In December 2015, Facebook CEO Mark Zuckerberg announced he would transfer 99 percent of his Facebook shares—a sum currently valued at $45 billion—to the new Chan Zuckerberg Initiative, a philanthropic endeavor that will be led by Zuckerberg and his wife, Dr. Priscilla Chan.
Minimizing Taxes – Private Foundation Advantages
- A donor of appreciated marketable securities or cash to a foundation receives an income tax deduction for the value of such a gift up to a 20% or 30% limitation, respectively, of his/her adjusted gross income (“AGI”) with a 5-year carryover for any unused deduction. The transferor of such assets to an LLC receives no such deduction.
- When a foundation sells such securities, it does not pay any capital gain taxes on its appreciation whereas when an LLC, as a pass-through entity, sells such securities, the transferor pays the capital gain taxes.
- A foundation pays an excise tax of up to 2% on its net investment income (“NII”) whereas an LLC’s NII is taxable to the transferor (owner of the LLC) at his/her applicable tax rate which is higher.
- Note: While foundations generally offer more favorable tax treatment for donors, there are certain instances in which LLCs provide a better option. For example, when an LLC donates appreciated marketable securities or cash to a public charity, the transferor (owner of the LLC) receives an income tax deduction up to a 30% or 50% limitation, respectively, of his/her AGI, which is higher than the 20% or 30% allowable deduction a donor receives when transferring assets to a foundation.
Maximizing Control and Privacy – LLC Advantages
- The founder of a company who transfers his/her company stocks to an LLC may retain the voting rights and control the disposition of such stocks. In contrast, the donor of such stocks to a foundation must relinquish such rights and control to an independent “special representative.”
- An LLC may choose whether and when it makes charitable donations whereas a foundation must expend an annual minimum of 5% of its assets for charitable purposes.
- An LLC may freely invest in high risk for-profit companies with unknown returns whereas a foundation needs to consider the prudent investor rule, avoid “jeopardizing investments” and investments that may lead to unrelated business income taxation when making investment decisions.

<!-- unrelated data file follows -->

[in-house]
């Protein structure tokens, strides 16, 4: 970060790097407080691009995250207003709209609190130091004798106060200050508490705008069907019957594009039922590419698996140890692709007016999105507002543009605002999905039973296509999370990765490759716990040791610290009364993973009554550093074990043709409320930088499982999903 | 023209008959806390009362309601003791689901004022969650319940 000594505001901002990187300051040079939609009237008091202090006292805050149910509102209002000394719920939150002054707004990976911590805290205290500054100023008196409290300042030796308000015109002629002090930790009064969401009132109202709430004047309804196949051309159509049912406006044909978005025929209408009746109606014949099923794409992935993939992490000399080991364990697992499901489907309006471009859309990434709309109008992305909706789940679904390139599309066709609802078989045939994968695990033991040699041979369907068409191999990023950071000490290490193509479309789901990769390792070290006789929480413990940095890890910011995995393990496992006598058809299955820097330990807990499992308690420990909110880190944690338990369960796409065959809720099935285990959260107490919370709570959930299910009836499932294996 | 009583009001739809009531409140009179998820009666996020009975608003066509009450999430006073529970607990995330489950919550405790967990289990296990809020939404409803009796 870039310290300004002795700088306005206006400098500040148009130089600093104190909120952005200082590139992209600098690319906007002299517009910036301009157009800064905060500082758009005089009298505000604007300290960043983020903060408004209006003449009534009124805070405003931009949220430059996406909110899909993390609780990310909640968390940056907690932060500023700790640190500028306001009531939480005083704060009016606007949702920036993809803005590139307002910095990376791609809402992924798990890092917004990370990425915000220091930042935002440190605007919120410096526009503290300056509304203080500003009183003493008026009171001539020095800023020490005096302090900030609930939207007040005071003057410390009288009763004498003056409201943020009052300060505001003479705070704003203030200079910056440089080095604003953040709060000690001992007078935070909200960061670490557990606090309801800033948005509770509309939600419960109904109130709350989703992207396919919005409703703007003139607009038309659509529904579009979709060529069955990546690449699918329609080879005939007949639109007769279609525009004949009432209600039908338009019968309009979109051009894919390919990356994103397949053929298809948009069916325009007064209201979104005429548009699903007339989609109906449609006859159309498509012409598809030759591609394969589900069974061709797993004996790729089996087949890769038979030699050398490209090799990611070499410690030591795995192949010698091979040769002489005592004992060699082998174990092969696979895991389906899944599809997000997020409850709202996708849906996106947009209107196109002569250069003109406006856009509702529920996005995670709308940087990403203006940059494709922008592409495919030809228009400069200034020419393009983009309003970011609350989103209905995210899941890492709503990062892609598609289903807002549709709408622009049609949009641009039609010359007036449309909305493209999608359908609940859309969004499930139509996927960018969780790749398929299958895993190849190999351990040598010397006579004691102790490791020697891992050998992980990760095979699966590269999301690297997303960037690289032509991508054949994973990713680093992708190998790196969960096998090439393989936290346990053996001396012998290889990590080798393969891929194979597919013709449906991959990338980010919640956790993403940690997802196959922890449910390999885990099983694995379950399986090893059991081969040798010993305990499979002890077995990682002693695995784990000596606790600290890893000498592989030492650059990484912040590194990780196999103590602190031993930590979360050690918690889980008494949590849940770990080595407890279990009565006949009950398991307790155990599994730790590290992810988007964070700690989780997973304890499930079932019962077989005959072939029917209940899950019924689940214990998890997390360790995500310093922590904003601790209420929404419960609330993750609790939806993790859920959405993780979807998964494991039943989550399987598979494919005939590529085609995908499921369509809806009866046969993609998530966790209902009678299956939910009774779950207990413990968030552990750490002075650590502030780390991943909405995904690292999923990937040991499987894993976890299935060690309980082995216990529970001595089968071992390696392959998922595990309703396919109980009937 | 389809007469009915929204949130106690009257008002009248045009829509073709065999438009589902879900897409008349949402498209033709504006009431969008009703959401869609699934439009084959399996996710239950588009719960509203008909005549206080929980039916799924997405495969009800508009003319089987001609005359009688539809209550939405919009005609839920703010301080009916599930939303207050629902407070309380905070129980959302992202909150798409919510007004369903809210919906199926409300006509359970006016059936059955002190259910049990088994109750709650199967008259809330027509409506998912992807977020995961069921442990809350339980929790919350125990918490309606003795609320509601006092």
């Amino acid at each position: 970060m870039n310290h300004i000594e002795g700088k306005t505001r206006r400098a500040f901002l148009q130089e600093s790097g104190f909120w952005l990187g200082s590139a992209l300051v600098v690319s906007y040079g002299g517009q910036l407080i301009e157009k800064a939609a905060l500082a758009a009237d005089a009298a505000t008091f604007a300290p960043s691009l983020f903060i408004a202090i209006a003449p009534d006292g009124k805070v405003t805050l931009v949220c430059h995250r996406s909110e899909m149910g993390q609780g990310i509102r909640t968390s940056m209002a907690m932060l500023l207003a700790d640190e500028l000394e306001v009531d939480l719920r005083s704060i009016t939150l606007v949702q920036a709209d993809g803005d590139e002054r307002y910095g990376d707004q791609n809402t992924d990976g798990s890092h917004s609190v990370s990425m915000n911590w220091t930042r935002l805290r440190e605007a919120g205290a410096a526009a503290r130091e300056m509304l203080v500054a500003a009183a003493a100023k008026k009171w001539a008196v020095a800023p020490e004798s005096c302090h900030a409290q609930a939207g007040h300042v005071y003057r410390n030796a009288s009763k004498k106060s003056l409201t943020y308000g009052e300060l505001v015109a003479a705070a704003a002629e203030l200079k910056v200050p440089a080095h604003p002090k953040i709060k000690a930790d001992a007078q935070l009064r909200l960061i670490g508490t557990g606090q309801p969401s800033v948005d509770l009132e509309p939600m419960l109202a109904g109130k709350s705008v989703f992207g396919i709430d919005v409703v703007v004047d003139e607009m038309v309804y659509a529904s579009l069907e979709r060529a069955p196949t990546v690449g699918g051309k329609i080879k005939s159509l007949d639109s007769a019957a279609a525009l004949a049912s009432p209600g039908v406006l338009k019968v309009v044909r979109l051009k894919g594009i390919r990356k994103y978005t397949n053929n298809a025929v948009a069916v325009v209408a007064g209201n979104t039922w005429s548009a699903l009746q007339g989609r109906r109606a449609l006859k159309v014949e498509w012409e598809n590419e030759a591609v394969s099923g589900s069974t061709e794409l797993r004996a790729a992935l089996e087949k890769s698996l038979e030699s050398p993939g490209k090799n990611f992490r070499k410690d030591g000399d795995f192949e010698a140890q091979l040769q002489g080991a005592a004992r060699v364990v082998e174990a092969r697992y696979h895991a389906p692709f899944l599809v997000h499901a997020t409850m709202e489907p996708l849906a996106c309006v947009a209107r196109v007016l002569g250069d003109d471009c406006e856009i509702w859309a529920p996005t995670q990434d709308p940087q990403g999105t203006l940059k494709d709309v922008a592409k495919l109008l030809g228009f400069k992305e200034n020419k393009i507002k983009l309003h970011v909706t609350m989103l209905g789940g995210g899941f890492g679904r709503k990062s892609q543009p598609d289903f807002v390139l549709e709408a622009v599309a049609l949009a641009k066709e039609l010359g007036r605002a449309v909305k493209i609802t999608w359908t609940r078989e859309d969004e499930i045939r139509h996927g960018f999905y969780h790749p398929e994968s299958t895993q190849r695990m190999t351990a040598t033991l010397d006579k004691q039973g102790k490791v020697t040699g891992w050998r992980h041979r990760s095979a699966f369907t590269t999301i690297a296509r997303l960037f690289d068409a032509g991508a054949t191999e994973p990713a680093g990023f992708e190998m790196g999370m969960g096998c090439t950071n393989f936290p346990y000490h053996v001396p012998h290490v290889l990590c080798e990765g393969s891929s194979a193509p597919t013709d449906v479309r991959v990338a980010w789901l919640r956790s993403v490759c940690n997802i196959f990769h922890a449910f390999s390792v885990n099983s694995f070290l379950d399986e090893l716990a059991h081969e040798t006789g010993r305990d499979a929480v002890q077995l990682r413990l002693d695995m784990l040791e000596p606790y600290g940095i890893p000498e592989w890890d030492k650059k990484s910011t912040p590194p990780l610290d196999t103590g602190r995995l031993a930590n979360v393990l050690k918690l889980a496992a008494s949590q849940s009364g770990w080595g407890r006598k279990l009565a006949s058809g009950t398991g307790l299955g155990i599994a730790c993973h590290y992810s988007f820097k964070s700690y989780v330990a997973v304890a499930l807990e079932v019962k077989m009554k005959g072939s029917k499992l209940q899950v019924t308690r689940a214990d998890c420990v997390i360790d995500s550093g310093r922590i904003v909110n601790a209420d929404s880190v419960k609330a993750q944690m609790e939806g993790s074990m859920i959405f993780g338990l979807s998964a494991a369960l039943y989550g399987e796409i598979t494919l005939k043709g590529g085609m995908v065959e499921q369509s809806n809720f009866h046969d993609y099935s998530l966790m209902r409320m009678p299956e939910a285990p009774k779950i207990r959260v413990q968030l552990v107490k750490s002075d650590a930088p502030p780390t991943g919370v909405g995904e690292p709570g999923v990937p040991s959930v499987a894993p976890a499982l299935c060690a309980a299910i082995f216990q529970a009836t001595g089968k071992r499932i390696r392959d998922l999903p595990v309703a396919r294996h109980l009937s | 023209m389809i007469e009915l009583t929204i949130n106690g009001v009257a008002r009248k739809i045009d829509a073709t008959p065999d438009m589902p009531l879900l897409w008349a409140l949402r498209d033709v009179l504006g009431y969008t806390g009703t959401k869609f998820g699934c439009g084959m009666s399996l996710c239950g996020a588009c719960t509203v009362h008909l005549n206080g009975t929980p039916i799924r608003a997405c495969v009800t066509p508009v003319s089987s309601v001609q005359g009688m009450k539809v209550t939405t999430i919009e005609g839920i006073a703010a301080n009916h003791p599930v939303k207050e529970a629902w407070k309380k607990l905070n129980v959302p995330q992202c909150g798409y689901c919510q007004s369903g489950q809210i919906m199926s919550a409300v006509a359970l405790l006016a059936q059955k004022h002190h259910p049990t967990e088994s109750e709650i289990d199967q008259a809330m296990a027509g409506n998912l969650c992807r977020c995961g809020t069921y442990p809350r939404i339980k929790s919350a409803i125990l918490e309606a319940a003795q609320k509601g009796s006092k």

- An LLC has no disclosure requirements whereas a foundation files an annual 990-PF return with the IRS, which is available for public review, to report its balance sheet, grant making and the names and salaries of its officers, directors, managers and top five paid employees.
CTC | myCFO is a brand delivering family office services and investment advisory services through CTC myCFO, LLC, an investment adviser registered with the U.S. Securities and Exchange Commission and a Commodity Trading Adviser registered with the Commodity Futures Trading Commission (“CFTC”), and a member of the National Futures Association (“NFA”); trust, deposit and loan products and services through BMO Harris Bank N.A., a national bank with trust powers; and trust services through BMO Delaware Trust Company, a Delaware limited purpose trust company. Family Office Services are not fiduciary services and are not subject to the Investment Advisors Act of 1940 or the rules promulgated thereunder. The information contained herein should not be construed as personalized investment advice, and should not be considered as a solicitation to buy or sell any security or engage in a particular investment strategy. Private Asset Management magazine is a financial services industry trade publication.